Pushing the EU to break off energy relations with Russia is having serious negative repercussions on the American gas and petroleum products market. US producers had to replace Russian production, but this put pressure on the US market. The quantities present are sufficient and therefore in the USA there has been a noticeable increase in prices, both in natural gas, almost always at their highest levels and also on fuels there have been strong increases.
This forced Biden’s Secretary of Energy, Jennifer Granholm, to step in with a letter pleading with seven large refineries to limit fuel exports. The WSJ obtained a copy of the letter (see below) which the Administration did not make public, but which was later leaked courtesy of Javier Blas dthe Bloombergs and others.
Granholm warned that gasoline stocks on the east coast are at their lowest in nearly a decade and that diesel stocks are nearly 50 percent below the five-year average across the region, not to mention strategic stocks at their lowest.
“Given the historical level of exports of refined products to the United States, I urge you once again to focus in the short term on building inventories in the United States, rather than selling current inventories and further increasing exports.“, Writes the President.
“We hope companies proactively address this need,” he adds. “If not, the Administration will need to consider additional federal requirements or other emergency measures“. In New Jersey they call it an offer that can’t be turned down.
As the WSJ notes, this is a political escalation from President Biden’s June order to refiners to immediately lower gasoline prices. As median gasoline prices nationwide dropped to $ 3.88 from about $ 5 in mid-June, the President took a media victory tour. However, the drop in prices is largely due to the fact that the market was expecting an impending recession, which is hardly worthy of a victory tour, and in any case Biden can thank the Americans for driving less.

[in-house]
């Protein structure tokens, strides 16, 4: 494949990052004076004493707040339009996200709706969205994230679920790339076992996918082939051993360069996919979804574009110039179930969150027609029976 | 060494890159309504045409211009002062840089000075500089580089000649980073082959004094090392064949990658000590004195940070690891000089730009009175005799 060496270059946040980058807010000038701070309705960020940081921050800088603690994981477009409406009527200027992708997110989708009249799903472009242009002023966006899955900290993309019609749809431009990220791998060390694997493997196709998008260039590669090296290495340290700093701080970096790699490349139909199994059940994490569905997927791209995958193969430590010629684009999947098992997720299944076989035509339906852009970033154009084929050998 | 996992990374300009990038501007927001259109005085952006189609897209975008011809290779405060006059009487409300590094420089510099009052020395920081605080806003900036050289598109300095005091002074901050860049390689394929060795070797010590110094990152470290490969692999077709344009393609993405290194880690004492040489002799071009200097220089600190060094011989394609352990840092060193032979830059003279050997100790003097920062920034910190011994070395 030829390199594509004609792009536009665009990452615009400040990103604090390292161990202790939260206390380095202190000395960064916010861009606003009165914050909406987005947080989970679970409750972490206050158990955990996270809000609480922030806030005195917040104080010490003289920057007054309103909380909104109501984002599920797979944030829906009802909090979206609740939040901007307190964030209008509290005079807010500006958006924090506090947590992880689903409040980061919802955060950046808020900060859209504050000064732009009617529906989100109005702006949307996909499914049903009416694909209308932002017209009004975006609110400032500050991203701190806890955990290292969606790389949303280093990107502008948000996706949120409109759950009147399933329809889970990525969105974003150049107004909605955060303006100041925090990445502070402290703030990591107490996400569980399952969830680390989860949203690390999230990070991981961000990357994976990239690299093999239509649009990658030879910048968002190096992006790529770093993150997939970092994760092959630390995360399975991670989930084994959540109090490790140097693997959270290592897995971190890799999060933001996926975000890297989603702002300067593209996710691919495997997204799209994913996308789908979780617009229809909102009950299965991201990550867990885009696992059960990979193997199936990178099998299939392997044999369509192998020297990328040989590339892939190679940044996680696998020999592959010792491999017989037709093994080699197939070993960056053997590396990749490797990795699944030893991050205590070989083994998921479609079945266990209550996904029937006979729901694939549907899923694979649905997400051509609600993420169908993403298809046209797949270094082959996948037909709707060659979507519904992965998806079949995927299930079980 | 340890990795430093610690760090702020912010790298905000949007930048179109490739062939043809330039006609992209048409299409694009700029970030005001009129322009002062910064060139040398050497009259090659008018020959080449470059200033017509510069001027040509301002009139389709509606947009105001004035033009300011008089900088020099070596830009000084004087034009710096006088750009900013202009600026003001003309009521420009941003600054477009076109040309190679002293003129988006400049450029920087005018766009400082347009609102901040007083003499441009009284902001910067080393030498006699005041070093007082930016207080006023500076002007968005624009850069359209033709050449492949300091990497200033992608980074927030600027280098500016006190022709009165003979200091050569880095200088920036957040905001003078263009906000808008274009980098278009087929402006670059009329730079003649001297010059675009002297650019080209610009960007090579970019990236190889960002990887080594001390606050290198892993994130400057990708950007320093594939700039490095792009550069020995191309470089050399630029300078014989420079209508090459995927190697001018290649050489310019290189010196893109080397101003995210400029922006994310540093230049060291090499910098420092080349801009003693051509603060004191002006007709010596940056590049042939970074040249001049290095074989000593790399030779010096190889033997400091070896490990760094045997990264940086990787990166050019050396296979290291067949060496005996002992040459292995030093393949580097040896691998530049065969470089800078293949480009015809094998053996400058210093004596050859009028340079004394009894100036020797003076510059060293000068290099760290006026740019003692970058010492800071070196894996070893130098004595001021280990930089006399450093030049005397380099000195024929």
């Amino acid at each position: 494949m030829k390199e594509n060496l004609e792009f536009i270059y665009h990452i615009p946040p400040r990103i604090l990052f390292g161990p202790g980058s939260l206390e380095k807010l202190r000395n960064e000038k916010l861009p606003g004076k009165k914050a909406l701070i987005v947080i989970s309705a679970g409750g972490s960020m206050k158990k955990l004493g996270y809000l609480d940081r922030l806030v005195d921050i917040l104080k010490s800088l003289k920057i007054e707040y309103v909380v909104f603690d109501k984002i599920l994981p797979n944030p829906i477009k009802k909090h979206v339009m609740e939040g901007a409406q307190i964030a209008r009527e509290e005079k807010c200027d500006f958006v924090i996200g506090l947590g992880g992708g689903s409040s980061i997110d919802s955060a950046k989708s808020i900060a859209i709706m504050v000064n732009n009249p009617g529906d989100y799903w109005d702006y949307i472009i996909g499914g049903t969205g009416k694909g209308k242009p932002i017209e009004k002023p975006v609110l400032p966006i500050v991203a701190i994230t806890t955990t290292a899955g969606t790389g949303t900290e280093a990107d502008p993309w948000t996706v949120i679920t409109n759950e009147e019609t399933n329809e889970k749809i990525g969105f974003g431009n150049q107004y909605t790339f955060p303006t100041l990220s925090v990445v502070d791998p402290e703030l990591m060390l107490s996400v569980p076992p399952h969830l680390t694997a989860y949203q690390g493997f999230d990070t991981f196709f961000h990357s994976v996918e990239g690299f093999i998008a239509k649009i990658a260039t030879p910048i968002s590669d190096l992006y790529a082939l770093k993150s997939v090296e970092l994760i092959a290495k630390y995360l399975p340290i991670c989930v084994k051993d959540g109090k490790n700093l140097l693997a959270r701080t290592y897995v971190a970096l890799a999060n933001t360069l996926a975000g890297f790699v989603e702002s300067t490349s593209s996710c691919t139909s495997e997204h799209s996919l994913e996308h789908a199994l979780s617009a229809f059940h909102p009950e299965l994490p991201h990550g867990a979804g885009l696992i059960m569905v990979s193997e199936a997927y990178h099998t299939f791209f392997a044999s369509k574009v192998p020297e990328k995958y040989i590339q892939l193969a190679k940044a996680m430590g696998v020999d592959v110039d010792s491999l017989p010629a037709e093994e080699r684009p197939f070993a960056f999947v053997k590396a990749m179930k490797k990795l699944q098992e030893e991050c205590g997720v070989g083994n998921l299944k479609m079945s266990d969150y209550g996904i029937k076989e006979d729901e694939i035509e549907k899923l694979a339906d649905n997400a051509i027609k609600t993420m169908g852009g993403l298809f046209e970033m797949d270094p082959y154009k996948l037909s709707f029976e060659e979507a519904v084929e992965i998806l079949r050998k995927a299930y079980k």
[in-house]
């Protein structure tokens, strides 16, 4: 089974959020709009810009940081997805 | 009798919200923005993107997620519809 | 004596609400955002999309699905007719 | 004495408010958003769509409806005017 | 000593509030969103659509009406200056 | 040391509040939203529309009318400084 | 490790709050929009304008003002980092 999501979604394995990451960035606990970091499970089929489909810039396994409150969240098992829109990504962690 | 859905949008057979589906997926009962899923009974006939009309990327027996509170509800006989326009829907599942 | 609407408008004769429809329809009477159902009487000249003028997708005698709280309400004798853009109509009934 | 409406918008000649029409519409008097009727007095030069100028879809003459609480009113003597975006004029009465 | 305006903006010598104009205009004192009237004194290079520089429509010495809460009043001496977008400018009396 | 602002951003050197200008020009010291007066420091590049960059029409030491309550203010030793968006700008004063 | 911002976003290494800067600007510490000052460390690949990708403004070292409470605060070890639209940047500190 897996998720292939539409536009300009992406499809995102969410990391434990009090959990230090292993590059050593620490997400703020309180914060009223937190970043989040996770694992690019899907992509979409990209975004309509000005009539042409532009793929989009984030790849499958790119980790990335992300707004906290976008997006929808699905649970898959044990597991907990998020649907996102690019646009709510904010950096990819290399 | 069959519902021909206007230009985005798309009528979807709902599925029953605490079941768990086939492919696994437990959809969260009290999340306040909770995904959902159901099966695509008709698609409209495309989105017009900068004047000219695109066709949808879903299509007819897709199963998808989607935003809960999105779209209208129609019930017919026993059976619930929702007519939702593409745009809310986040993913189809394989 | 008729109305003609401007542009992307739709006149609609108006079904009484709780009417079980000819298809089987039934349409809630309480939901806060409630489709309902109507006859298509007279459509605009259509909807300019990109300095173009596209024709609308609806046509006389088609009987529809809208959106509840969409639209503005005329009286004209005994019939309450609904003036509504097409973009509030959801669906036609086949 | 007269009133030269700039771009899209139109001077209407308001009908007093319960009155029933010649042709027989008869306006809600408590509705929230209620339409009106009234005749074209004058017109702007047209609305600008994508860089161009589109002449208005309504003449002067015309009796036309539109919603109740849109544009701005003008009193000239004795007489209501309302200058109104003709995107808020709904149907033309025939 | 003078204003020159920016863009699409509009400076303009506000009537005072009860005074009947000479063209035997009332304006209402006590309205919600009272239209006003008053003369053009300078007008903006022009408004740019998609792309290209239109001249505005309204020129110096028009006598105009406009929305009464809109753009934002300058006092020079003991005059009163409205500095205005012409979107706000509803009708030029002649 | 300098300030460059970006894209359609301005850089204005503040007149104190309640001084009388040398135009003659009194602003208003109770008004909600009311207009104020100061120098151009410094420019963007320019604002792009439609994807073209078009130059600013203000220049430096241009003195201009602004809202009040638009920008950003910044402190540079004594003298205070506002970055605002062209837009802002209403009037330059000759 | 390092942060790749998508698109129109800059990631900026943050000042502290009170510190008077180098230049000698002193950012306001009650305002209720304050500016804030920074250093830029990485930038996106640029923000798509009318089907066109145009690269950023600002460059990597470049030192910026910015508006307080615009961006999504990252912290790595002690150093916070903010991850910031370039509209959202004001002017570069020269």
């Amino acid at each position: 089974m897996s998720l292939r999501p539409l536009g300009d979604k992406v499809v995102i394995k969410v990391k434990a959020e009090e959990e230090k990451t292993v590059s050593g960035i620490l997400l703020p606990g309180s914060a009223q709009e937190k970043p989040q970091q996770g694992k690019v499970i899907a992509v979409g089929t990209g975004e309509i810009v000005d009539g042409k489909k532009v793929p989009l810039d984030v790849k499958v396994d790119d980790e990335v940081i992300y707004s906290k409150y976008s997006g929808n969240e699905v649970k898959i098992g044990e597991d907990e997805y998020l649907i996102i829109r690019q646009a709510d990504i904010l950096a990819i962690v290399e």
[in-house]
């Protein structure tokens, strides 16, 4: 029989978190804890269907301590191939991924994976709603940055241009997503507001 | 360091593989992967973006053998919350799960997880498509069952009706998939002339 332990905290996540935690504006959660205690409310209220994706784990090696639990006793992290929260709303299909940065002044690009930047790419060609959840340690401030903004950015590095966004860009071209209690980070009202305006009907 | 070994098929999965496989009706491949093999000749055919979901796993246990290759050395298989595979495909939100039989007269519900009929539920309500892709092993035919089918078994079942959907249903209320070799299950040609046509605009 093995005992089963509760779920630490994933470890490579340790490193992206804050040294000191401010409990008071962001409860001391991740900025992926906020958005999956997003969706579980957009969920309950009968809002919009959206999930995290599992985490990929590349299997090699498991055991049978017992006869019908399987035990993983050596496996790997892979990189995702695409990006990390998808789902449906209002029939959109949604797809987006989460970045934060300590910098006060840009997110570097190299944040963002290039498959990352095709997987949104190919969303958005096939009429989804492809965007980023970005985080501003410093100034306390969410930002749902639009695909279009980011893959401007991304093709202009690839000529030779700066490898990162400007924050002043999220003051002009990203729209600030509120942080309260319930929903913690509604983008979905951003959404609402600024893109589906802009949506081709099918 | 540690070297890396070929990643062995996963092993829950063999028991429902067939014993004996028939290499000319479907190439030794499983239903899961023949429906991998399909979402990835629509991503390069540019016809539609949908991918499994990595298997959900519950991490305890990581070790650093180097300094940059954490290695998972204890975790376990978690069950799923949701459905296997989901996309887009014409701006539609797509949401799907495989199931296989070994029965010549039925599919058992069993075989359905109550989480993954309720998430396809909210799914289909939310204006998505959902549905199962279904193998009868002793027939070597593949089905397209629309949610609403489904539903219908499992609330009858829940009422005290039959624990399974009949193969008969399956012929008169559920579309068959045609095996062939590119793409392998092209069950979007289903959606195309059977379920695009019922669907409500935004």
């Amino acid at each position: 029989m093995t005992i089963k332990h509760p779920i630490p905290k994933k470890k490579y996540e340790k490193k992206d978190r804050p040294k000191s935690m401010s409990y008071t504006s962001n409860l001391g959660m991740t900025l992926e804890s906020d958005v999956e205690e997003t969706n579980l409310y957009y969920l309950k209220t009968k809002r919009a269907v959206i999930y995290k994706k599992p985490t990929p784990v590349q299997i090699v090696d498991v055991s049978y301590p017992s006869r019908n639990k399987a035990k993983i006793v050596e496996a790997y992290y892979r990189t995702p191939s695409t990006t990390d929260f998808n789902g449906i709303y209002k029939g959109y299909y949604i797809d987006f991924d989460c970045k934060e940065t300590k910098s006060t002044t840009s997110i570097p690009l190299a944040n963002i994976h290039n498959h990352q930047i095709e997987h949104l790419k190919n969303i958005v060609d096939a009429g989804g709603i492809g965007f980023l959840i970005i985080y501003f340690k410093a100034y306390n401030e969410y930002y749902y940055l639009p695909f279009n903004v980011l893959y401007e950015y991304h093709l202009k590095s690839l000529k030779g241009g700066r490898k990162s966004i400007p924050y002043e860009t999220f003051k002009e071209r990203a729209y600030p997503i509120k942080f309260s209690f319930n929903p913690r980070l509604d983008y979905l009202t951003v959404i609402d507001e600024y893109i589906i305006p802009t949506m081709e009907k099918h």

However, fuel storage levels are running low ahead of the hurricane season, when it is not uncommon for Gulf Coast refineries to be damaged or closed. The administration fears a refinery outage that will spike fuel prices ahead of the November elections. Hence the threatening letter from Granholm.
Too bad, as the WSJ explains, the problem is not US exports, but the political and regulatory assault on US production and refining. One of the culprits is the closure in 2019 of the Philadelphia Energy Solutions refinery, which took away about 335,000 barrels a day of refining capacity from the Northeast. This has made the region more dependent on Gulf Coast and overseas refineries.
In addition, fuel storage levels would be much higher in the Northeast were it not for the blockade of New York State pipelines, which has made the region more dependent on oil for energy. A third of New Englanders still use oil to heat their homes, and New Yorkers are generating more electricity from oil this month than from solar or wind power.
The funniest, or most dramatic, thing is that the US first pushed its European allies to break with Russian oil and gas by promising substantial aid, and then left it to themselves by asking the refineries to cut exports. A situation that puts Europe in further difficulty, now at the limits of its energy resistance.
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